The Rambla de Nogalte in Spain is an ephemeral stream with simple, straight topography. (Credit: Katerina Michaelides)
Stream channels in desert landscapes can lay bone-dry for weeks or months at a time before an erratic, volatile storm suddenly turns a reach into a raging torrent. But when the water recedes, the channel often looks like not much happened, with no sign of structures like point bars, cut banks, riffles and pools that one might expect to see if a stream with perennial flow suddenly lost its water.
For scientists who study these landscapes, that’s the “unexplained paradox“: Despite having the occasional hydraulics seemingly capable of building some complex streambed topography, desert channels tend to remain simple, smooth and straight. A new study published in the journal Geology is the first to explain what’s going on.
The effect is partially a result of the size of the storms that drive flows in dry channels. They’re rarely as large as the whole river basin, and the smaller storms can lead to flow in one segment of the channel while it remains dry upstream. Rain in the mountains can also trigger flows from the headwaters, but those flows diminish as the water is absorbed by the parched channel.
“You start losing water as you move downstream,” said Michael Singer, study author and lecturer at the University of St. Andrews’ Department of Earth & Environmental Sciences. “And eventually the water just stops.”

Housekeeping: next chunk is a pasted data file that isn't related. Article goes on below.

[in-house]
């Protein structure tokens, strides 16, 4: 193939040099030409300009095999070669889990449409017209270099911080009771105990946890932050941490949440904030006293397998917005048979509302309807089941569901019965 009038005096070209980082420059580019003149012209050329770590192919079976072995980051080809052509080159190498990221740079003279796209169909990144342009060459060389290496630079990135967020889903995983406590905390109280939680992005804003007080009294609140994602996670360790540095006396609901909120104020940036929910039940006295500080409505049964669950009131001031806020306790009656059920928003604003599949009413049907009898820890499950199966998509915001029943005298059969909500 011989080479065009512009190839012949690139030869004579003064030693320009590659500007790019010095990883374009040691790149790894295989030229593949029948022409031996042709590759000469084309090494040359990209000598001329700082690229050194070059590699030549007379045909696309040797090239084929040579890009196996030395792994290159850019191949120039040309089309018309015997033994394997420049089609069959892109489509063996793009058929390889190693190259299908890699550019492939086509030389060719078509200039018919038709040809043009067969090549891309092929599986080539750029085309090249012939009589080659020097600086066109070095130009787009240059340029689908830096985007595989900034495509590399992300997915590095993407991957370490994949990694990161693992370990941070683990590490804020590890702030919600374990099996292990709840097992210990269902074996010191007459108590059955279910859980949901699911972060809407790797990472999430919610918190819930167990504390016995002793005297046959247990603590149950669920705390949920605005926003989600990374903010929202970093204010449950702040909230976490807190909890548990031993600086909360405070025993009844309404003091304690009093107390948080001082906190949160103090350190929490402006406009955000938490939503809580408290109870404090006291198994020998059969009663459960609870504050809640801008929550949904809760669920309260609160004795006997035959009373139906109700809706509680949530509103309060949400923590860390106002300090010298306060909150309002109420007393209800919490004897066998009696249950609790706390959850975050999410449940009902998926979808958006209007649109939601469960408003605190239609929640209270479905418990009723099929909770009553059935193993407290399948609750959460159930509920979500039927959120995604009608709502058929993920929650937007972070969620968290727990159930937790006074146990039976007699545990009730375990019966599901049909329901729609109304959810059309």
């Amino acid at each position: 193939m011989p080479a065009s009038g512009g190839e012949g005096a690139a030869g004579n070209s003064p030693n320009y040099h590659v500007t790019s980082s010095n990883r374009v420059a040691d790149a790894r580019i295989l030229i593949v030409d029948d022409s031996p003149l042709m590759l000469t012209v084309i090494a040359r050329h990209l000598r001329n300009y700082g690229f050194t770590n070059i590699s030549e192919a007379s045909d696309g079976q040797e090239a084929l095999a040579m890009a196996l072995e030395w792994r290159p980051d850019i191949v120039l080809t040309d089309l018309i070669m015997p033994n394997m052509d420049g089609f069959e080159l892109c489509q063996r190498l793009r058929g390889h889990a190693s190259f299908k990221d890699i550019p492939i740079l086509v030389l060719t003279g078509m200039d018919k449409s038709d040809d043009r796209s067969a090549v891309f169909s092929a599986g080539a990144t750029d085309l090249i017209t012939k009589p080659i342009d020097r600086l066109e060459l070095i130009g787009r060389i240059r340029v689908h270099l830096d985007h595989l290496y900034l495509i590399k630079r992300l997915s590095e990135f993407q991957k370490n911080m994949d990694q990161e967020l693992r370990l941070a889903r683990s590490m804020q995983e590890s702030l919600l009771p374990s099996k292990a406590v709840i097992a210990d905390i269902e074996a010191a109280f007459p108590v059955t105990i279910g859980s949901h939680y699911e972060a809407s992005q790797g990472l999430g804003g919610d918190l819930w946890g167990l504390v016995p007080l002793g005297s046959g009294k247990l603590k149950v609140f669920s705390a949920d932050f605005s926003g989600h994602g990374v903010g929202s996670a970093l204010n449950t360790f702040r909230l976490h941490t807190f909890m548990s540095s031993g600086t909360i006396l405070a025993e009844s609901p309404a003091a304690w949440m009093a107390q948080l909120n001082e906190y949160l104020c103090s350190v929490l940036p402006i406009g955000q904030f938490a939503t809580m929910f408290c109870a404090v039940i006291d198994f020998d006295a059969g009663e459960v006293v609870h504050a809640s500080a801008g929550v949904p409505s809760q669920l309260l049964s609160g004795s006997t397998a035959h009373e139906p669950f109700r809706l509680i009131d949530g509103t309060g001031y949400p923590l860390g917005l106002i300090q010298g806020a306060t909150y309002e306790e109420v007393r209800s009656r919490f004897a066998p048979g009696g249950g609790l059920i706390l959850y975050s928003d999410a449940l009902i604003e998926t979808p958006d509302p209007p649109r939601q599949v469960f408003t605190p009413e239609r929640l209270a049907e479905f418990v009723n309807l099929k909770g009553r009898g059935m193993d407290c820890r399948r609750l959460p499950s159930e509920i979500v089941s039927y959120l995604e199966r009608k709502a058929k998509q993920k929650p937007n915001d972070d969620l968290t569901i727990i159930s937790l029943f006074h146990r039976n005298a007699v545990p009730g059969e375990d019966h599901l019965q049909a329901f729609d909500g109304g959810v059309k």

Any one storm appears to have the power to build some structure into the channel, eroding some sediment here and depositing it there. But the net effect of multiple patchy storms causing such variable flow configurations appears to be that what one storm builds, another destroys.
“All of those different storms will end up canceling each other out,” Singer said.
And for good measure, the results of the study suggest that a large storm that covers whole basin and fills the tributaries can also reset the system, smoothing out any topography built by previous flows.
The study is based on data collected from the Rambla de Nogalte, an ephemeral stream in southeastern Spain. Study co-author Katerina Michaelides measured the topography acros 29 cross sections. She characterized the grain size of the channel’s sediment by measuring the dimensions of hundreds of pebbles. Singer fed those data, along with information on runoff for the area, into models that simulate how various flows will move sediment of various coarseness.
The study helps resolve long-unanswered questions about how desert landscapes work and change. A better understanding of these systems could help managers in arid regions predict when or whether runoff might reach a reservoir or how sediment could impact structures like bridges. Knowing how the streams work will also make it easier to project how they’ll change with the climate, especially as water scarcity grows and the storms that drive the action become more or less frequent and intense.
“If you know how climate change is expected to change ephemeral river channels, you can also anticipate how that might impact flash flood frequency and the speed with which those flood waves pass through,” Singer said.
Top image: The Rambla de Nogalte in Spain is an ephemeral stream with simple, straight topography. (Credit: Katerina Michaelides)